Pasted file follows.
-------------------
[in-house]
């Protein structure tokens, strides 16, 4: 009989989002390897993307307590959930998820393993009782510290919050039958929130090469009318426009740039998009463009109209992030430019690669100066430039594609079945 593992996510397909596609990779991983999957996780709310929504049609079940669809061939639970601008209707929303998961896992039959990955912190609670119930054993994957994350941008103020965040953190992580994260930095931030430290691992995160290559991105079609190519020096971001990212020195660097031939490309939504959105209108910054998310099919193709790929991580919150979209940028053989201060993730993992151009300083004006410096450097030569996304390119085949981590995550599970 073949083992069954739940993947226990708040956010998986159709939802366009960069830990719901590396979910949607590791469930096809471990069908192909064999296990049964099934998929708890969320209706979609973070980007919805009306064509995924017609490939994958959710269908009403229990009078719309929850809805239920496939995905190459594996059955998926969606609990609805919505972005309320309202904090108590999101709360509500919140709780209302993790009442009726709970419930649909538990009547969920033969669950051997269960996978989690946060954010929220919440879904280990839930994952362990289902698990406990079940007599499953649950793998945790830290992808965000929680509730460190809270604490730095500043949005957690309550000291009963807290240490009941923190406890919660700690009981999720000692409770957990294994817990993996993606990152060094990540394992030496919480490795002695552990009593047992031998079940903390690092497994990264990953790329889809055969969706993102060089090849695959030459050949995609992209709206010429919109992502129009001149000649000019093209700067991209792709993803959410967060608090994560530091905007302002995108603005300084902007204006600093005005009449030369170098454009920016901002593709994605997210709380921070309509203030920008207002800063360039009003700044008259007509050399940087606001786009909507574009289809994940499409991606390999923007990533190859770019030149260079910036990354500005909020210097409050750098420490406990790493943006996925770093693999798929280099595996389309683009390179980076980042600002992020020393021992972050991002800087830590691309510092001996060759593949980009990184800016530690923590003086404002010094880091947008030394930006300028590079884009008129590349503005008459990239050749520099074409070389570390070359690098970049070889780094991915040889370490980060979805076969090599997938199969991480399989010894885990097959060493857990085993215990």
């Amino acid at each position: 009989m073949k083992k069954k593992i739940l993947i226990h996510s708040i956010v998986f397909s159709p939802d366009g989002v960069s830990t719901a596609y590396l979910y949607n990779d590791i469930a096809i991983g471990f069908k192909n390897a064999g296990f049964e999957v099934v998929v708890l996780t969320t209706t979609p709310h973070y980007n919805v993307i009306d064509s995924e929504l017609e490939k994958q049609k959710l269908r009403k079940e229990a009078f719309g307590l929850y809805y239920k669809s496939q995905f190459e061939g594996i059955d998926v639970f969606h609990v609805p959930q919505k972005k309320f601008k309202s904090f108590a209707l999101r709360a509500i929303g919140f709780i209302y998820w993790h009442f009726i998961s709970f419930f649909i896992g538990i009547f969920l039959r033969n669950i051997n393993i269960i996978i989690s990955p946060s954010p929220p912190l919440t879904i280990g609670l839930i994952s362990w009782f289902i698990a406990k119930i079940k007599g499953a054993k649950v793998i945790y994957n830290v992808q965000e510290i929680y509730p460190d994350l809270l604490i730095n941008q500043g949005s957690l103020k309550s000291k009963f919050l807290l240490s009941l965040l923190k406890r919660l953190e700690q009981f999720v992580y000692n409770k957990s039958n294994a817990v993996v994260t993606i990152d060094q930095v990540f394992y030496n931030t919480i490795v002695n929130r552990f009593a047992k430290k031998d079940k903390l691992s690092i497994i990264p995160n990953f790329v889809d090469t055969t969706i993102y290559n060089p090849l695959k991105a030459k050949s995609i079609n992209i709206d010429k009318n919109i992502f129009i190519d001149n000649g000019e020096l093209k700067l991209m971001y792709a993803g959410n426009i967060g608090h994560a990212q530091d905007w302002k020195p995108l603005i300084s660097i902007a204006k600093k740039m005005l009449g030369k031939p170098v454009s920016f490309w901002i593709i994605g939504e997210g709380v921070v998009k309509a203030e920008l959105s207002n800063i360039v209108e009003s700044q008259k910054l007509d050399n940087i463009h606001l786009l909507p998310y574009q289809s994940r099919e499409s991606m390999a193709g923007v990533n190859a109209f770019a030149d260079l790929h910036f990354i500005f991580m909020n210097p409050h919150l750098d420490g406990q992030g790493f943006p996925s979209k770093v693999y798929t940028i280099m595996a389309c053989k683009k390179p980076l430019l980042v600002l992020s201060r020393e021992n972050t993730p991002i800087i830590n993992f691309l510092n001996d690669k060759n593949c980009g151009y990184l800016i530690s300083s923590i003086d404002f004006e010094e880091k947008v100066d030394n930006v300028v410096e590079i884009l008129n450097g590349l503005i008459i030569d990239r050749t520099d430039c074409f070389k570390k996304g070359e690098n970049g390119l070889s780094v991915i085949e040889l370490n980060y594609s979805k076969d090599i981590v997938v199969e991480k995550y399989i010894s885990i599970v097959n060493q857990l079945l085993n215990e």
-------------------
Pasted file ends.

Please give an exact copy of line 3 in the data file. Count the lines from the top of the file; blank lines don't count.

């Amino acid at each position: 009989m073949k083992k069954k593992i739940l993947i226990h996510s708040i956010v998986f397909s159709p939802d366009g989002v960069s830990t719901a596609y590396l979910y949607n990779d590791i469930a096809i991983g471990f069908k192909n390897a064999g296990f049964e999957v099934v998929v708890l996780t969320t209706t979609p709310h973070y980007n919805v993307i009306d064509s995924e929504l017609e490939k994958q049609k959710l269908r009403k079940e229990a009078f719309g307590l929850y809805y239920k669809s496939q995905f190459e061939g594996i059955d998926v639970f969606h609990v609805p959930q919505k972005k309320f601008k309202s904090f108590a209707l999101r709360a509500i929303g919140f709780i209302y998820w993790h009442f009726i998961s709970f419930f649909i896992g538990i009547f969920l039959r033969n669950i051997n393993i269960i996978i989690s990955p946060s954010p929220p912190l919440t879904i280990g609670l839930i994952s362990w009782f289902i698990a406990k119930i079940k007599g499953a054993k649950v793998i945790y994957n830290v992808q965000e510290i929680y509730p460190d994350l809270l604490i730095n941008q500043g949005s957690l103020k309550s000291k009963f919050l807290l240490s009941l965040l923190k406890r919660l953190e700690q009981f999720v992580y000692n409770k957990s039958n294994a817990v993996v994260t993606i990152d060094q930095v990540f394992y030496n931030t919480i490795v002695n929130r552990f009593a047992k430290k031998d079940k903390l691992s690092i497994i990264p995160n990953f790329v889809d090469t055969t969706i993102y290559n060089p090849l695959k991105a030459k050949s995609i079609n992209i709206d010429k009318n919109i992502f129009i190519d001149n000649g000019e020096l093209k700067l991209m971001y792709a993803g959410n426009i967060g608090h994560a990212q530091d905007w302002k020195p995108l603005i300084s660097i902007a204006k600093k740039m005005l009449g030369k031939p170098v454009s920016f490309w901002i593709i994605g939504e997210g709380v921070v998009k309509a203030e920008l959105s207002n800063i360039v209108e009003s700044q008259k910054l007509d050399n940087i463009h606001l786009l909507p998310y574009q289809s994940r099919e499409s991606m390999a193709g923007v990533n190859a109209f770019a030149d260079l790929h910036f990354i500005f991580m909020n210097p409050h919150l750098d420490g406990q992030g790493f943006p996925s979209k770093v693999y798929t940028i280099m595996a389309c053989k683009k390179p980076l430019l980042v600002l992020s201060r020393e021992n972050t993730p991002i800087i830590n993992f691309l510092n001996d690669k060759n593949c980009g151009y990184l800016i530690s300083s923590i003086d404002f004006e010094e880091k947008v100066d030394n930006v300028v410096e590079i884009l008129n450097g590349l503005i008459i030569d990239r050749t520099d430039c074409f070389k570390k996304g070359e690098n970049g390119l070889s780094v991915i085949e040889l370490n980060y594609s979805k076969d090599i981590v997938v199969e991480k995550y399989i010894s885990i599970v097959n060493q857990l079945l085993n215990e």